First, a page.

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dog

Caveat Emptor

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There is compelling evidence that the UK housing market is facing a very rough ride. This follows problems in France, the US and Spain. A year ago when the housing market was absurdly overvalued, what did people do?

Investors dump shares to buy property

BTLs not only bought property at grossly over valued prices but they also paid scant attention to rental income. Over valued assets with negative income. As investments go, these truly qualify as 'pedigree dogs'.

Why did people do it? The only answer to this question can be 'because 'everyone else was doing it'. A classic case of a market driven by herd mentality. When these people sold their shares, they would have been fixated on the following statistic:

Over the past 10 years house prices have risen by more than share prices. Property values are 182% higher, according to the Halifax house-price index, compared with a rise of 57% for the FTSE All-Share index.

If they had looked earlier statistics however they would have seen a different picture.

In the preceding 10 years, 1986 to 1996, the All-Share rose 138%, while house prices went up by only 62%.

So what about the next 10 years? My prediction is:

Shares up by 150%

House prices fall by half.

Many more BTLs back in honest work.

Edited by dog

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So what about the next 10 years? My prediction is:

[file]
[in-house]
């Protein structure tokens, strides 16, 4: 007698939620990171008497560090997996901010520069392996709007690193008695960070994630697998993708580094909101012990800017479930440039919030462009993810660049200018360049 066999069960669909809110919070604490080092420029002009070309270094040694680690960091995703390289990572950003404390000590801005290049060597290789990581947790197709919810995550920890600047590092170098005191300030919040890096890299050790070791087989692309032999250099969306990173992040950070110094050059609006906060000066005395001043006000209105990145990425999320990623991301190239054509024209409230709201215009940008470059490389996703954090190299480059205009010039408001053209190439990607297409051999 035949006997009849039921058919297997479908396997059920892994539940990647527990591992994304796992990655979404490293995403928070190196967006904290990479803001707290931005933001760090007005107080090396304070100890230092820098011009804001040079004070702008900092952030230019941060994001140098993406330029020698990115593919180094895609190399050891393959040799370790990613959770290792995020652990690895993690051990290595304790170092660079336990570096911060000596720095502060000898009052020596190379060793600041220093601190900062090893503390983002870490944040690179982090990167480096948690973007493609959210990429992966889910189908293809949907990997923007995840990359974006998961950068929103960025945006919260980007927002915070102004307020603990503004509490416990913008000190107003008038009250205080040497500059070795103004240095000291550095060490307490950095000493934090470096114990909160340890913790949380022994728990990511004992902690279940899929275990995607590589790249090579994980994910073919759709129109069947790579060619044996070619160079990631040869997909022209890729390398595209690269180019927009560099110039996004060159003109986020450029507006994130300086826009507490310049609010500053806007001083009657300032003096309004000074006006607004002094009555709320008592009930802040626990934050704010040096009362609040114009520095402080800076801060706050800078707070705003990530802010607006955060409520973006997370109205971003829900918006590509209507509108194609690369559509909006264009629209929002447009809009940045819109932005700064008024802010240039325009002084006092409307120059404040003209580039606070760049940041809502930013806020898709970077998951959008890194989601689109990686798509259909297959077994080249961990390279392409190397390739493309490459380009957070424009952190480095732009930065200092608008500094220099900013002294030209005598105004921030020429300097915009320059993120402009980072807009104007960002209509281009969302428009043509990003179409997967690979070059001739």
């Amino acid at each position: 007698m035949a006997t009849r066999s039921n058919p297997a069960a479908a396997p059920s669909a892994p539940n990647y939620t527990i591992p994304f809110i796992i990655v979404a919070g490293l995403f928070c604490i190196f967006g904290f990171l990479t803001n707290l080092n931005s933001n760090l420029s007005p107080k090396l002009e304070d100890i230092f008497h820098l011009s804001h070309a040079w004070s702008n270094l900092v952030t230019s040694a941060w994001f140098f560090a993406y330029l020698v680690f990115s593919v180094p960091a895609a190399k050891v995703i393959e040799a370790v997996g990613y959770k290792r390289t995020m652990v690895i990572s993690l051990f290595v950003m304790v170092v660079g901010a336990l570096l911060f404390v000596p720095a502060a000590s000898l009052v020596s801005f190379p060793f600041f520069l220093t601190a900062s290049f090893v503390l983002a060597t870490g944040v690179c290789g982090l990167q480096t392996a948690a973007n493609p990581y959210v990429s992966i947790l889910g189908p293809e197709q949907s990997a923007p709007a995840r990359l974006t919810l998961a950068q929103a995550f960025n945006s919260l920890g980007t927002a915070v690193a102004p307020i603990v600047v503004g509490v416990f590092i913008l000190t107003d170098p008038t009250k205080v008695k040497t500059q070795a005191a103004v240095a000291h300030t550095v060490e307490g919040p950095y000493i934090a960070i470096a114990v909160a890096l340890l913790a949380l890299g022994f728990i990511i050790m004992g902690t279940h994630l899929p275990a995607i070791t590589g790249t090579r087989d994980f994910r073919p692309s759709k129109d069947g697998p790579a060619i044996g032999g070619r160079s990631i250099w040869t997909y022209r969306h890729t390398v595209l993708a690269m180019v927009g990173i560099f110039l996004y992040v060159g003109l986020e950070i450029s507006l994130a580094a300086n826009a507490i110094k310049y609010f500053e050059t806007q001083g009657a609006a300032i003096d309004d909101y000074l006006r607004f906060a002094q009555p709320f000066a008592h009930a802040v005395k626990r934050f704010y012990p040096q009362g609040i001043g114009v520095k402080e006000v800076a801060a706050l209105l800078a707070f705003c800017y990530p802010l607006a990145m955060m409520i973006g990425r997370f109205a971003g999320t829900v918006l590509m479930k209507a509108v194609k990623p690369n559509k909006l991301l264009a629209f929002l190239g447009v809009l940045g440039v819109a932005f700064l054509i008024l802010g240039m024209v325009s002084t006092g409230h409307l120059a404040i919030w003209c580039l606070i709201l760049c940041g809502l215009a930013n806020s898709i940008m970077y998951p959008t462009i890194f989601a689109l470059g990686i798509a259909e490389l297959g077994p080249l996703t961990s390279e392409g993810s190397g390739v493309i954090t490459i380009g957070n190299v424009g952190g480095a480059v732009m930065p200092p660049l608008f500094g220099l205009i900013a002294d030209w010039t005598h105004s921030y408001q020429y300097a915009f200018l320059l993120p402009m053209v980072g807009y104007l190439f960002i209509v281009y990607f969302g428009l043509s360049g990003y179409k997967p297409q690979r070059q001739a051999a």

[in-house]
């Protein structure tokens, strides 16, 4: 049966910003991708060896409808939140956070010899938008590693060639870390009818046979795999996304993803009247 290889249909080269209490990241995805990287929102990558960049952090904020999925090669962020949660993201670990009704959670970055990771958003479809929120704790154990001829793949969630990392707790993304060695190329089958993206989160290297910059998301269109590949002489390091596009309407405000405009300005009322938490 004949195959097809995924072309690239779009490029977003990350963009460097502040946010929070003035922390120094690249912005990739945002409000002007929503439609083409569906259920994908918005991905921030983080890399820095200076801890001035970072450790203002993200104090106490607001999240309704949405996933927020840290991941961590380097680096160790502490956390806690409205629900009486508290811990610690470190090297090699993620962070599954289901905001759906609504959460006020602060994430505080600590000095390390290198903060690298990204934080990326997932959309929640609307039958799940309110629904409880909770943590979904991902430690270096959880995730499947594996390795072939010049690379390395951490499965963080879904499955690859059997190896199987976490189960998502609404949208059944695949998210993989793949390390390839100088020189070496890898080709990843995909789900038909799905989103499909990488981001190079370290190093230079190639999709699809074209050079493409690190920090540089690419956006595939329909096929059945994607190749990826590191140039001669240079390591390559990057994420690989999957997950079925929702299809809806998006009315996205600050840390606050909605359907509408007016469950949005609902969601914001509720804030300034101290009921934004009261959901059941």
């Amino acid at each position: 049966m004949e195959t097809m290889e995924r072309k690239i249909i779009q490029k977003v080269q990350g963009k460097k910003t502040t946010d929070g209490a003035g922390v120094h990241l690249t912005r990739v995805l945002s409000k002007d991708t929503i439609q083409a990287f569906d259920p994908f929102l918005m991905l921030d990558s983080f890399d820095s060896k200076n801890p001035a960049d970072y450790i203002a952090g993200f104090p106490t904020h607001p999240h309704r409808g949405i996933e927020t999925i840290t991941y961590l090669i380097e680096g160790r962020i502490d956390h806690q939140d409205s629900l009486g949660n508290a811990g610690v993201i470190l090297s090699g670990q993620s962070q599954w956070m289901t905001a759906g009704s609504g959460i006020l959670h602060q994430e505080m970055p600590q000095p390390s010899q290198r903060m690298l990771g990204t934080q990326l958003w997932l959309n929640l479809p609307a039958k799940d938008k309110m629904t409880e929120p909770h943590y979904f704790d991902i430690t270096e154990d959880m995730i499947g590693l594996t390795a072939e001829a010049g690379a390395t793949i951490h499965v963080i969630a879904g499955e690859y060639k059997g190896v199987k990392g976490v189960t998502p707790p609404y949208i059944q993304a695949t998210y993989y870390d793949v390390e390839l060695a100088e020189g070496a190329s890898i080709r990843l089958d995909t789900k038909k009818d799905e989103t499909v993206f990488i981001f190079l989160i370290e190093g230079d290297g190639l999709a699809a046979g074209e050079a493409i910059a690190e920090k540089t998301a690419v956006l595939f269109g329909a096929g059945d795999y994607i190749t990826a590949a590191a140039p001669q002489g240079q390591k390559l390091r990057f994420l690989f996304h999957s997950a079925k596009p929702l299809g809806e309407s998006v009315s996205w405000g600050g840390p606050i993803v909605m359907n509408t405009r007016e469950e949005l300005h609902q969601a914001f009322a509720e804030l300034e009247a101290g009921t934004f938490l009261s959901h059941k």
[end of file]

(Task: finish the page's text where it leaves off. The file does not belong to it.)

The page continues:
Shares up by 150%

Houses down by 100%

If houses go down by 100%, people will be giving them away. Even in a GC2 scenario I'd be surprised if things get that good bad!

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If houses go down by 100%, people will be giving them away. Even in a GC2 scenario I'd be surprised if things get that good bad!

I put it badly. What I meant was house prices fall by half. I shall correct it.

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I put it badly. What I meant was house prices fall by half. I shall correct it.

I've starting to wonder with debt markets screwed and property slumping whether shares (for perhaps the first time in history) become the safe haven for cash.

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I've starting to wonder with debt markets screwed and property slumping whether shares (for perhaps the first time in history) become the safe haven for cash.

I have thought the same myself.

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Guest Skint Academic
I've starting to wonder with debt markets screwed and property slumping whether shares (for perhaps the first time in history) become the safe haven for cash.

Apparently during Japan's last bubble, both shares and property prices rose together. The reason being that when valuing a company you take into account the assets that it holds. This includes the property owned by the company such as outlets and stores.

There's been quite a bit of investment in HPI by companies. Even Alan Sugar now seems solely concerned with properties in Mayfair.

http://en.wikipedia.org/wiki/Alan_Sugar

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